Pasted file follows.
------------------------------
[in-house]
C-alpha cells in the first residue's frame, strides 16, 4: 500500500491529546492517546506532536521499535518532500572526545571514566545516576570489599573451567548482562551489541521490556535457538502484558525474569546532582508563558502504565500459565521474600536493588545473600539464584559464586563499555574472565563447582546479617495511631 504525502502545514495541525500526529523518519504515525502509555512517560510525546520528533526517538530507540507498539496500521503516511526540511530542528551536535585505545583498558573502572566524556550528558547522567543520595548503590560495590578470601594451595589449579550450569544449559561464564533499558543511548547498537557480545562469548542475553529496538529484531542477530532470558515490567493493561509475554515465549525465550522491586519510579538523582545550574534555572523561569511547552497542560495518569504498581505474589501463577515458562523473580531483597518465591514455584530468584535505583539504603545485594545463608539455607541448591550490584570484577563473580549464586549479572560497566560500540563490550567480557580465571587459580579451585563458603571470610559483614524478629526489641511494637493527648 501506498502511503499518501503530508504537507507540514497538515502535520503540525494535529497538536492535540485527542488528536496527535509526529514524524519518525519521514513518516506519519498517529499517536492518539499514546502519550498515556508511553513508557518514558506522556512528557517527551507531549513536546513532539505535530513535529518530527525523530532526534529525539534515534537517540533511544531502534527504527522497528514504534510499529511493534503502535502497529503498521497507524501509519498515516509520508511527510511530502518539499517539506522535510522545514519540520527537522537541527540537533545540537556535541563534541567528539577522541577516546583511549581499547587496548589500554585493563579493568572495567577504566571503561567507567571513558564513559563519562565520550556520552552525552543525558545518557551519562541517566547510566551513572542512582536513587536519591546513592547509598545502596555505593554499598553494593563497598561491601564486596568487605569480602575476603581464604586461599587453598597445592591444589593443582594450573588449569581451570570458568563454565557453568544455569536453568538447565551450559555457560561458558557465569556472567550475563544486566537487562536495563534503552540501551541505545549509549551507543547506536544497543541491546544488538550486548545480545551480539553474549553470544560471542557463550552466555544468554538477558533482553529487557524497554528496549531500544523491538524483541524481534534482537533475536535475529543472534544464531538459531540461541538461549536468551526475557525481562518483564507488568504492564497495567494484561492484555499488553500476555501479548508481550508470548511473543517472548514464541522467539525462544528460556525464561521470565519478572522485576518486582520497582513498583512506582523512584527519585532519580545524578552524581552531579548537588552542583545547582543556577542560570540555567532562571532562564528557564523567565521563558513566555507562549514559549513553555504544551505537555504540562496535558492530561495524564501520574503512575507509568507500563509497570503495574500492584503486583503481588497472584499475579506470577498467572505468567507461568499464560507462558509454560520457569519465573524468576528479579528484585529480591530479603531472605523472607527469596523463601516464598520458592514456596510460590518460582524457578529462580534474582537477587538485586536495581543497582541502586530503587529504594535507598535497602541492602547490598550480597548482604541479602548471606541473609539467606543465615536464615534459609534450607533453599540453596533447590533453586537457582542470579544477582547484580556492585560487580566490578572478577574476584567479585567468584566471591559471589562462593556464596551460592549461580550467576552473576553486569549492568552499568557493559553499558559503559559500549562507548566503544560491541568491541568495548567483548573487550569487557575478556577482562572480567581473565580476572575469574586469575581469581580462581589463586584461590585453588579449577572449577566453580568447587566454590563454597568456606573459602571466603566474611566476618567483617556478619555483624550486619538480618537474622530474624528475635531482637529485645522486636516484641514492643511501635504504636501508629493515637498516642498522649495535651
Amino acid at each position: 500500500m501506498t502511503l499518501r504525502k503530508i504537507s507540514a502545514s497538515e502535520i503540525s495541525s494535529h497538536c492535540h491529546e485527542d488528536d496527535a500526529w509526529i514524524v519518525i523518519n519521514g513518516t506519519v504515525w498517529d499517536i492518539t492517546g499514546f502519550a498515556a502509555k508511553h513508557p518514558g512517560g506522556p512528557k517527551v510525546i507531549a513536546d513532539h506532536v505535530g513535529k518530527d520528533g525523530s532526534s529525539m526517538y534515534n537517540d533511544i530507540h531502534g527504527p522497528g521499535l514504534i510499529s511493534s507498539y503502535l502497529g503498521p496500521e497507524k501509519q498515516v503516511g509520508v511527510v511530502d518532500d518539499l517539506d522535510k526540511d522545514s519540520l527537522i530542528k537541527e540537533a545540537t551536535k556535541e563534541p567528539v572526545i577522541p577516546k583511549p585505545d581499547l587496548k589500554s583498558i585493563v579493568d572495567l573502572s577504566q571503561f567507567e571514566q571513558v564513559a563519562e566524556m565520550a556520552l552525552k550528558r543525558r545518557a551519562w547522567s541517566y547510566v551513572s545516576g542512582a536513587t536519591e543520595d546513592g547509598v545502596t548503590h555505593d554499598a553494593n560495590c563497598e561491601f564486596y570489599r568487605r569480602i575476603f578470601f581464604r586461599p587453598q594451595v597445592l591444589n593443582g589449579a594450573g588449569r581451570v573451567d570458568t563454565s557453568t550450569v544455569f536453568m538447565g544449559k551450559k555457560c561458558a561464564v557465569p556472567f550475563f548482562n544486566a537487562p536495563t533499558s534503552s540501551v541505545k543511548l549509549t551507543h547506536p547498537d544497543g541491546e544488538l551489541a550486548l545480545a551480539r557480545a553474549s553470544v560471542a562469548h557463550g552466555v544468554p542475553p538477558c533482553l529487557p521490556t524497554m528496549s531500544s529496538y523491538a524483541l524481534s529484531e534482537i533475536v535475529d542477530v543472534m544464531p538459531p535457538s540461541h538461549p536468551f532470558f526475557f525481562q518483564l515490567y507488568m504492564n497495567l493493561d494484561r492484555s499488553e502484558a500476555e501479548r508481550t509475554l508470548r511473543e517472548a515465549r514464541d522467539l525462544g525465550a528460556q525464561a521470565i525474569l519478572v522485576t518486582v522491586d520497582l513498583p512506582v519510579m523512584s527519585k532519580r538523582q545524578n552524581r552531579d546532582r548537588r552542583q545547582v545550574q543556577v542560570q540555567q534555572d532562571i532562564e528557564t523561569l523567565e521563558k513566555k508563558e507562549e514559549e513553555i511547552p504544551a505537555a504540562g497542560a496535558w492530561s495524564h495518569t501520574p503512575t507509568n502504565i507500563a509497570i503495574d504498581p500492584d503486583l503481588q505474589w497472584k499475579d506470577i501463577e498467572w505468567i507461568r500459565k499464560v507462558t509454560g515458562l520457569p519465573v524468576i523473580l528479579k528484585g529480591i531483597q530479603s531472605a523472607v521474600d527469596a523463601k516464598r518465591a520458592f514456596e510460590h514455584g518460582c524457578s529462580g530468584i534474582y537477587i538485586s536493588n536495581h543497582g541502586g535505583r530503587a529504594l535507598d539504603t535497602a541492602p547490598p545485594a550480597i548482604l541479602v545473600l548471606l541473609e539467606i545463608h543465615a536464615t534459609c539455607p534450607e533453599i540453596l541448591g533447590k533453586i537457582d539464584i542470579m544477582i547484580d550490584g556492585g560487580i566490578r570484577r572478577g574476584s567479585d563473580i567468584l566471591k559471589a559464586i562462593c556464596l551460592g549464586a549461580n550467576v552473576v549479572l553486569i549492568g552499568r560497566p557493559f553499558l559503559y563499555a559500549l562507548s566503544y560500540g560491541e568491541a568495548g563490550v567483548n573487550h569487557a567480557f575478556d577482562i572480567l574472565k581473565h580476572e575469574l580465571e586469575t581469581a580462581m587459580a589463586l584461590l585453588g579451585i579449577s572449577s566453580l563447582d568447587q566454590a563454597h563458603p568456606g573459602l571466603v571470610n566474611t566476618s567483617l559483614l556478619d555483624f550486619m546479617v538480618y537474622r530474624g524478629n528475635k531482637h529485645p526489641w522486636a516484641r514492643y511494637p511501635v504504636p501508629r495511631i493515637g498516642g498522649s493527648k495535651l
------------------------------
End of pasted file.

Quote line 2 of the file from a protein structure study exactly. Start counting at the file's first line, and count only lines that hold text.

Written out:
C-alpha cells in the first residue's frame, strides 16, 4: 500500500491529546492517546506532536521499535518532500572526545571514566545516576570489599573451567548482562551489541521490556535457538502484558525474569546532582508563558502504565500459565521474600536493588545473600539464584559464586563499555574472565563447582546479617495511631 504525502502545514495541525500526529523518519504515525502509555512517560510525546520528533526517538530507540507498539496500521503516511526540511530542528551536535585505545583498558573502572566524556550528558547522567543520595548503590560495590578470601594451595589449579550450569544449559561464564533499558543511548547498537557480545562469548542475553529496538529484531542477530532470558515490567493493561509475554515465549525465550522491586519510579538523582545550574534555572523561569511547552497542560495518569504498581505474589501463577515458562523473580531483597518465591514455584530468584535505583539504603545485594545463608539455607541448591550490584570484577563473580549464586549479572560497566560500540563490550567480557580465571587459580579451585563458603571470610559483614524478629526489641511494637493527648 501506498502511503499518501503530508504537507507540514497538515502535520503540525494535529497538536492535540485527542488528536496527535509526529514524524519518525519521514513518516506519519498517529499517536492518539499514546502519550498515556508511553513508557518514558506522556512528557517527551507531549513536546513532539505535530513535529518530527525523530532526534529525539534515534537517540533511544531502534527504527522497528514504534510499529511493534503502535502497529503498521497507524501509519498515516509520508511527510511530502518539499517539506522535510522545514519540520527537522537541527540537533545540537556535541563534541567528539577522541577516546583511549581499547587496548589500554585493563579493568572495567577504566571503561567507567571513558564513559563519562565520550556520552552525552543525558545518557551519562541517566547510566551513572542512582536513587536519591546513592547509598545502596555505593554499598553494593563497598561491601564486596568487605569480602575476603581464604586461599587453598597445592591444589593443582594450573588449569581451570570458568563454565557453568544455569536453568538447565551450559555457560561458558557465569556472567550475563544486566537487562536495563534503552540501551541505545549509549551507543547506536544497543541491546544488538550486548545480545551480539553474549553470544560471542557463550552466555544468554538477558533482553529487557524497554528496549531500544523491538524483541524481534534482537533475536535475529543472534544464531538459531540461541538461549536468551526475557525481562518483564507488568504492564497495567494484561492484555499488553500476555501479548508481550508470548511473543517472548514464541522467539525462544528460556525464561521470565519478572522485576518486582520497582513498583512506582523512584527519585532519580545524578552524581552531579548537588552542583545547582543556577542560570540555567532562571532562564528557564523567565521563558513566555507562549514559549513553555504544551505537555504540562496535558492530561495524564501520574503512575507509568507500563509497570503495574500492584503486583503481588497472584499475579506470577498467572505468567507461568499464560507462558509454560520457569519465573524468576528479579528484585529480591530479603531472605523472607527469596523463601516464598520458592514456596510460590518460582524457578529462580534474582537477587538485586536495581543497582541502586530503587529504594535507598535497602541492602547490598550480597548482604541479602548471606541473609539467606543465615536464615534459609534450607533453599540453596533447590533453586537457582542470579544477582547484580556492585560487580566490578572478577574476584567479585567468584566471591559471589562462593556464596551460592549461580550467576552473576553486569549492568552499568557493559553499558559503559559500549562507548566503544560491541568491541568495548567483548573487550569487557575478556577482562572480567581473565580476572575469574586469575581469581580462581589463586584461590585453588579449577572449577566453580568447587566454590563454597568456606573459602571466603566474611566476618567483617556478619555483624550486619538480618537474622530474624528475635531482637529485645522486636516484641514492643511501635504504636501508629493515637498516642498522649495535651